Pasta & Palinka


Some of the best pasta I have ever eaten was not prepared in Italy, (though I’ve had my share of life-altering meals there); but instead, in Budapest. I had thought that Budapest fare was all goulash and paprika and sweet Tokay wine. But, I was to find that my pre-conceived notions of Hungary were dead wrong.

When my husband and I booked our flights, I was uncertain about what to expect. It was definitely an impulse trip; not that we didn’t book it months in advance, because we did – but the destination was a whim. Budapest … it has a kind of east-meets-west, semi-exotic charm about it. Especially since it’s been only a little over 20 years since the fall of communism in Hungary, Budapest is the road less traveled, especially for Americans. They call it “The Paris of the East,” and it’s clear why. The architecture is astoundingly beautiful, and the views impressive. The spa culture is posh and relaxing, and the food is phenomenal. Which, again, I hadn’t expected.

Budapest is home to quite a few Michelin-starred restaurants, but is also dotted with small eateries and bistros, ruin pubs and cafés, all built into Gothic, Romanesque, Baroque, Neo-Baroque and Turkish styled buildings. The blend of architecture gives an accurate picture of the past people who conquered and lived in the city, and who shape the culture now.

One night, we found ourselves traipsing through an alley strewn with twinkling lights. We sat down at a little place called Spaghi, which is owned by a first-generation Italian immigrant. His little shop offered fresh, handmade pasta and a variety of sauces. It was a strange atmosphere: the alley is narrow, and most of the seating was outside, so although all the patrons were eating at different tables, the chairs were so close that we were watching the same televisions and listening to each other’s conversations, and sometimes borrowing salt from one another’s tables. The Hungarian language was everywhere, sounding musical and exotic to my ignorant American ears, which happen to think every language sounds exotic, since English is the only one I speak passably. But I could also hear Australian accents, and Irish and German and French. Budapest is a very inexpensive city to visit, after all, and it has fewer American tourists than other major European cities, which makes it doubly attractive to traveling Europeans.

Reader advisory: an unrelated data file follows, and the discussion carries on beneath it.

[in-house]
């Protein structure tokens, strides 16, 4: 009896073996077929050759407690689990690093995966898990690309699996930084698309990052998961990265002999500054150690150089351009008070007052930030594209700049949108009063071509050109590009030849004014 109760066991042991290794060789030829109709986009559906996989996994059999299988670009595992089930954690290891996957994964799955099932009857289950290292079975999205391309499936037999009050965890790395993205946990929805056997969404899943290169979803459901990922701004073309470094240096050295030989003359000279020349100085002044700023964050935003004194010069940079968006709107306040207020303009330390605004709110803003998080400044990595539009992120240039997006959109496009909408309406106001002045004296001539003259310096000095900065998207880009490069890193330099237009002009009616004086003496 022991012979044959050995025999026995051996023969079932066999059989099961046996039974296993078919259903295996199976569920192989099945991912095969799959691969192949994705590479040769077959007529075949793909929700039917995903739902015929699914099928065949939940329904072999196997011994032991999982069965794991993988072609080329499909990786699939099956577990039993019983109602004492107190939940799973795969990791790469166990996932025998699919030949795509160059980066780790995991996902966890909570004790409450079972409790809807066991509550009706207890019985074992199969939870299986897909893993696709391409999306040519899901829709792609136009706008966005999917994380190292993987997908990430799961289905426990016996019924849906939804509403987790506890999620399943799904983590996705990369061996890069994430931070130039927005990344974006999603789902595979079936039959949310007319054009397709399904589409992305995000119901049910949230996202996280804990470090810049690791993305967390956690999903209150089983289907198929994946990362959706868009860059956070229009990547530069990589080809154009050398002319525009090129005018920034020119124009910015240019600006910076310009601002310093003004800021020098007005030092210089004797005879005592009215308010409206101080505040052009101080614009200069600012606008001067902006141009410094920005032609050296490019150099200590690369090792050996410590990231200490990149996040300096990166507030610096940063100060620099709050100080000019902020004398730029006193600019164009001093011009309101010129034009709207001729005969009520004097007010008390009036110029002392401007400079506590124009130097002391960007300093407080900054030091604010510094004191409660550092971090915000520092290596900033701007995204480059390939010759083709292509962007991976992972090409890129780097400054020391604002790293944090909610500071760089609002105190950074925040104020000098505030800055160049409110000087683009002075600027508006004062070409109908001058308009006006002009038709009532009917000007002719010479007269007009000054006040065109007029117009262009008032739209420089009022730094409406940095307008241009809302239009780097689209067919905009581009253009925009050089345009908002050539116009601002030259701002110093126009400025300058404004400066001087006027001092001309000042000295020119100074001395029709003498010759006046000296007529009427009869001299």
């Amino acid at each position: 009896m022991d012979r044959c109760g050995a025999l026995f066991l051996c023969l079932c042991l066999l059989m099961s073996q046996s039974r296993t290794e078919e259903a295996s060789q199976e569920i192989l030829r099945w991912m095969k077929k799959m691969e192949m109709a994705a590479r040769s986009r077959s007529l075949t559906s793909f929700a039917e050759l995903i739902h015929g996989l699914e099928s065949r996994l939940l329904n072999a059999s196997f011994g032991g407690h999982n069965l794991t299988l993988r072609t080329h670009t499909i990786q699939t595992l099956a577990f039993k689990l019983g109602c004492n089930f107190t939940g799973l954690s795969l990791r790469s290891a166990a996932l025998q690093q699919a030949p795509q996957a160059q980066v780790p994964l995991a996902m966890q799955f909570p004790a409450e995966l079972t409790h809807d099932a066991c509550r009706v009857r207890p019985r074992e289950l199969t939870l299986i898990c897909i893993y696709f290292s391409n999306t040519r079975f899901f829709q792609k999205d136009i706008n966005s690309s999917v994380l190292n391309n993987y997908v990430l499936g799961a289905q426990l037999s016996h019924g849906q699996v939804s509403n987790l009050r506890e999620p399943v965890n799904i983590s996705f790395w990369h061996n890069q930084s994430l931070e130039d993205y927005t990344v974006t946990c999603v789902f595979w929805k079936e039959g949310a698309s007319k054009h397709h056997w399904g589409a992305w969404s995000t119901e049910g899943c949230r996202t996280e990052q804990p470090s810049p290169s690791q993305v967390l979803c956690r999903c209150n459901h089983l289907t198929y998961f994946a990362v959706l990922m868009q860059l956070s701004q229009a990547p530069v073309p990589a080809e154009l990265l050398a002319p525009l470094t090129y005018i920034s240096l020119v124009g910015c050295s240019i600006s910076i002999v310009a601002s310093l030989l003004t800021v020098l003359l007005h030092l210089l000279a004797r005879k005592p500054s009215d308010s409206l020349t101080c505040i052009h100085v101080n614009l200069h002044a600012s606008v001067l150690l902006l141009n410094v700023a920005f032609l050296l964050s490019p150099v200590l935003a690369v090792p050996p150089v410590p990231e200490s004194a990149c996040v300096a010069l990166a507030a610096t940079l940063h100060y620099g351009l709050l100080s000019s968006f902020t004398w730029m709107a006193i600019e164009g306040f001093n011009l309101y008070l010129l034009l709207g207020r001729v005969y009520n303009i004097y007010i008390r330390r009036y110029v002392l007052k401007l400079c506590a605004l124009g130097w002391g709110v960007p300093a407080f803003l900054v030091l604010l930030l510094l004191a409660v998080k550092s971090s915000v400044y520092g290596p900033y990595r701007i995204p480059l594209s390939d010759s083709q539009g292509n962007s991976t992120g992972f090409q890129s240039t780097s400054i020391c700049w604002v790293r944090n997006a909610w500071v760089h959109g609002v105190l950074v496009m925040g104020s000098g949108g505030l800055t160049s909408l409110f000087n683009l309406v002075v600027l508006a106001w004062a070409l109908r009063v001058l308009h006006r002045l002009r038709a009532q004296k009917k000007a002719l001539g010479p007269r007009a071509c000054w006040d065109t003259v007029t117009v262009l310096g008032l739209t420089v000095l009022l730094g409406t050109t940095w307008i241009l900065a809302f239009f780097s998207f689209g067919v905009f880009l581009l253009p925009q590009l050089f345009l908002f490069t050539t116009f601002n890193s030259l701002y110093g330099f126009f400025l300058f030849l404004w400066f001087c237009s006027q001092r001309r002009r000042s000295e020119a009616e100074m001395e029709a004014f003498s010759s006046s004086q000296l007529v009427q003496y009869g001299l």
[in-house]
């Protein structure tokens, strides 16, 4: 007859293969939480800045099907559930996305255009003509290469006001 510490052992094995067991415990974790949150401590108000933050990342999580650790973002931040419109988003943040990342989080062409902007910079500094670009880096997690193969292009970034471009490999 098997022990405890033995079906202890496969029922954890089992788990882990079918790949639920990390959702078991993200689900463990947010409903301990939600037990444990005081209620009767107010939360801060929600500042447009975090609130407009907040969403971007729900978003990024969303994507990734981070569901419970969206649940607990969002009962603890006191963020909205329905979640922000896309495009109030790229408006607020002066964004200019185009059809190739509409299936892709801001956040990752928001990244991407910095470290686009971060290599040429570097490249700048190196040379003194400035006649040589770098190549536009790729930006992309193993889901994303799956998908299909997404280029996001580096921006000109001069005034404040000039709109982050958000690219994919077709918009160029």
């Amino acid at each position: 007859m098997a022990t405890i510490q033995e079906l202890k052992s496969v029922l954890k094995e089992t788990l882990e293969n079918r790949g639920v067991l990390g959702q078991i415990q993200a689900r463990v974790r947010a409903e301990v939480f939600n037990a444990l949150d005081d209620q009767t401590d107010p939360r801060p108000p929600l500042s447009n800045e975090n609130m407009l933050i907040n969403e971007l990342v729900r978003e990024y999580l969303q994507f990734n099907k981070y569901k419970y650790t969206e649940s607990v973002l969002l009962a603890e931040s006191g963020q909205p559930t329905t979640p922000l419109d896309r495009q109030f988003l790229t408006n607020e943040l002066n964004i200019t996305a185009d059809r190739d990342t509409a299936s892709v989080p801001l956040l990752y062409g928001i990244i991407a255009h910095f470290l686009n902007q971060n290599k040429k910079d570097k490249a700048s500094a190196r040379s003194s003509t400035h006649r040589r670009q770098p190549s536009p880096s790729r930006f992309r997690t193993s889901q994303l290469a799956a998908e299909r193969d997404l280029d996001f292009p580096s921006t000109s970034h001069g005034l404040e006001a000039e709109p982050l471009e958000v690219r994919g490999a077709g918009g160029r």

Our food was served, and although there was nothing traditionally Hungarian about it, we found it authentic all the same. The proprietor told us that he loves Hungary, and that even though he will always be Italian, he is now Hungarian, too. He talked about the friendliness of the people and the inclusion he feels there, (this despite the fact that Hungary is not taking in refugees, though we did not mention this to the man who had just made us very excellent pasta), and how he loves the beauty of his new city.

And what he says is true. There is something international about Budapest. It has been conquered so many times, and sits on the crossroads of the east and the west, borrowing from both cultures. And so I sat, twirling my spaghetti and tossing back the awful-tasting national drink of Hungary – Palinka – and realized that this is Budapest. A blend of different cultures, a mixture of people and ideas … and I am just one more link in a chain begun long ago. And, I am not the first nor was I the last person to mix Italian pasta and Palinka.


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